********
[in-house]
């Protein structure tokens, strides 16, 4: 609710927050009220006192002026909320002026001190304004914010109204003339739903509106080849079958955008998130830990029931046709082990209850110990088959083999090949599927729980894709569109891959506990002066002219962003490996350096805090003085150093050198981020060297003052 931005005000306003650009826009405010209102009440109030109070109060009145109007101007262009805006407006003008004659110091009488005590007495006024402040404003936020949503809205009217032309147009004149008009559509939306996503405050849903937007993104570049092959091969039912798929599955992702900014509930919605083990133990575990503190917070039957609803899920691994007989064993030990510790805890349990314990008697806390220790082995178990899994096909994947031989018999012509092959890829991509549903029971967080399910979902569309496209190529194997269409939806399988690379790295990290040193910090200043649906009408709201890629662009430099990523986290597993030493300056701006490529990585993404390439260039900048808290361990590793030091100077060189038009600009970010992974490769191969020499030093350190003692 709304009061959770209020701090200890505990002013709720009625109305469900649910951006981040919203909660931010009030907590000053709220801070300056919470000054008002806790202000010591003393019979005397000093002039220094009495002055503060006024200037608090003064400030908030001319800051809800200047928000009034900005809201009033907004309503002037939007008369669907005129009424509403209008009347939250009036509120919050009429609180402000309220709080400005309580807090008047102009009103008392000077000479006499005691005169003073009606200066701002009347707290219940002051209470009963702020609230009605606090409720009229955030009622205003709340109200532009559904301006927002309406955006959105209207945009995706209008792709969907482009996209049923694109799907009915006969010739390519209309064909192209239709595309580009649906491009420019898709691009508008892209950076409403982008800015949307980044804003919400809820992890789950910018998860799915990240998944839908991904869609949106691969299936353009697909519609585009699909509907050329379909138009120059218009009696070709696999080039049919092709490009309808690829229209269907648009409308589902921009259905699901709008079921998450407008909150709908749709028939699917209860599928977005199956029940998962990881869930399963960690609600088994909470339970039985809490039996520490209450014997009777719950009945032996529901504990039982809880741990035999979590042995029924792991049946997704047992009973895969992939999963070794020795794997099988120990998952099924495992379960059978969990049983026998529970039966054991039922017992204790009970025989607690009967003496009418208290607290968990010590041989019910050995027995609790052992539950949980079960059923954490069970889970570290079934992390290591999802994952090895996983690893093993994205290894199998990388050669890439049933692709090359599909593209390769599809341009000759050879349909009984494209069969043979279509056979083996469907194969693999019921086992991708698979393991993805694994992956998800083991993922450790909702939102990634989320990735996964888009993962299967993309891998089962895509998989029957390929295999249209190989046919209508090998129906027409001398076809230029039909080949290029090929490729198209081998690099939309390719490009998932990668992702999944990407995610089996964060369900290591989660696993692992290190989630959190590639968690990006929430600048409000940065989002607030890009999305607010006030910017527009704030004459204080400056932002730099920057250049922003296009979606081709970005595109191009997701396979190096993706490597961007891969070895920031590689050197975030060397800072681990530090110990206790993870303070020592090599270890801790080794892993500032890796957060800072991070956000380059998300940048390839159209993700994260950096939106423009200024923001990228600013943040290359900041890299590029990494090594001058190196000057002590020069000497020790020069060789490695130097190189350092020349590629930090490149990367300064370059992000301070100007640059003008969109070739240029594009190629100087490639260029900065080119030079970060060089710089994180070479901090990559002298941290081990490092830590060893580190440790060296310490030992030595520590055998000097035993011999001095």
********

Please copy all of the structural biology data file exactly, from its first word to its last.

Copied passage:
[in-house]
């Protein structure tokens, strides 16, 4: 609710927050009220006192002026909320002026001190304004914010109204003339739903509106080849079958955008998130830990029931046709082990209850110990088959083999090949599927729980894709569109891959506990002066002219962003490996350096805090003085150093050198981020060297003052 931005005000306003650009826009405010209102009440109030109070109060009145109007101007262009805006407006003008004659110091009488005590007495006024402040404003936020949503809205009217032309147009004149008009559509939306996503405050849903937007993104570049092959091969039912798929599955992702900014509930919605083990133990575990503190917070039957609803899920691994007989064993030990510790805890349990314990008697806390220790082995178990899994096909994947031989018999012509092959890829991509549903029971967080399910979902569309496209190529194997269409939806399988690379790295990290040193910090200043649906009408709201890629662009430099990523986290597993030493300056701006490529990585993404390439260039900048808290361990590793030091100077060189038009600009970010992974490769191969020499030093350190003692 709304009061959770209020701090200890505990002013709720009625109305469900649910951006981040919203909660931010009030907590000053709220801070300056919470000054008002806790202000010591003393019979005397000093002039220094009495002055503060006024200037608090003064400030908030001319800051809800200047928000009034900005809201009033907004309503002037939007008369669907005129009424509403209008009347939250009036509120919050009429609180402000309220709080400005309580807090008047102009009103008392000077000479006499005691005169003073009606200066701002009347707290219940002051209470009963702020609230009605606090409720009229955030009622205003709340109200532009559904301006927002309406955006959105209207945009995706209008792709969907482009996209049923694109799907009915006969010739390519209309064909192209239709595309580009649906491009420019898709691009508008892209950076409403982008800015949307980044804003919400809820992890789950910018998860799915990240998944839908991904869609949106691969299936353009697909519609585009699909509907050329379909138009120059218009009696070709696999080039049919092709490009309808690829229209269907648009409308589902921009259905699901709008079921998450407008909150709908749709028939699917209860599928977005199956029940998962990881869930399963960690609600088994909470339970039985809490039996520490209450014997009777719950009945032996529901504990039982809880741990035999979590042995029924792991049946997704047992009973895969992939999963070794020795794997099988120990998952099924495992379960059978969990049983026998529970039966054991039922017992204790009970025989607690009967003496009418208290607290968990010590041989019910050995027995609790052992539950949980079960059923954490069970889970570290079934992390290591999802994952090895996983690893093993994205290894199998990388050669890439049933692709090359599909593209390769599809341009000759050879349909009984494209069969043979279509056979083996469907194969693999019921086992991708698979393991993805694994992956998800083991993922450790909702939102990634989320990735996964888009993962299967993309891998089962895509998989029957390929295999249209190989046919209508090998129906027409001398076809230029039909080949290029090929490729198209081998690099939309390719490009998932990668992702999944990407995610089996964060369900290591989660696993692992290190989630959190590639968690990006929430600048409000940065989002607030890009999305607010006030910017527009704030004459204080400056932002730099920057250049922003296009979606081709970005595109191009997701396979190096993706490597961007891969070895920031590689050197975030060397800072681990530090110990206790993870303070020592090599270890801790080794892993500032890796957060800072991070956000380059998300940048390839159209993700994260950096939106423009200024923001990228600013943040290359900041890299590029990494090594001058190196000057002590020069000497020790020069060789490695130097190189350092020349590629930090490149990367300064370059992000301070100007640059003008969109070739240029594009190629100087490639260029900065080119030079970060060089710089994180070479901090990559002298941290081990490092830590060893580190440790060296310490030992030595520590055998000097035993011999001095």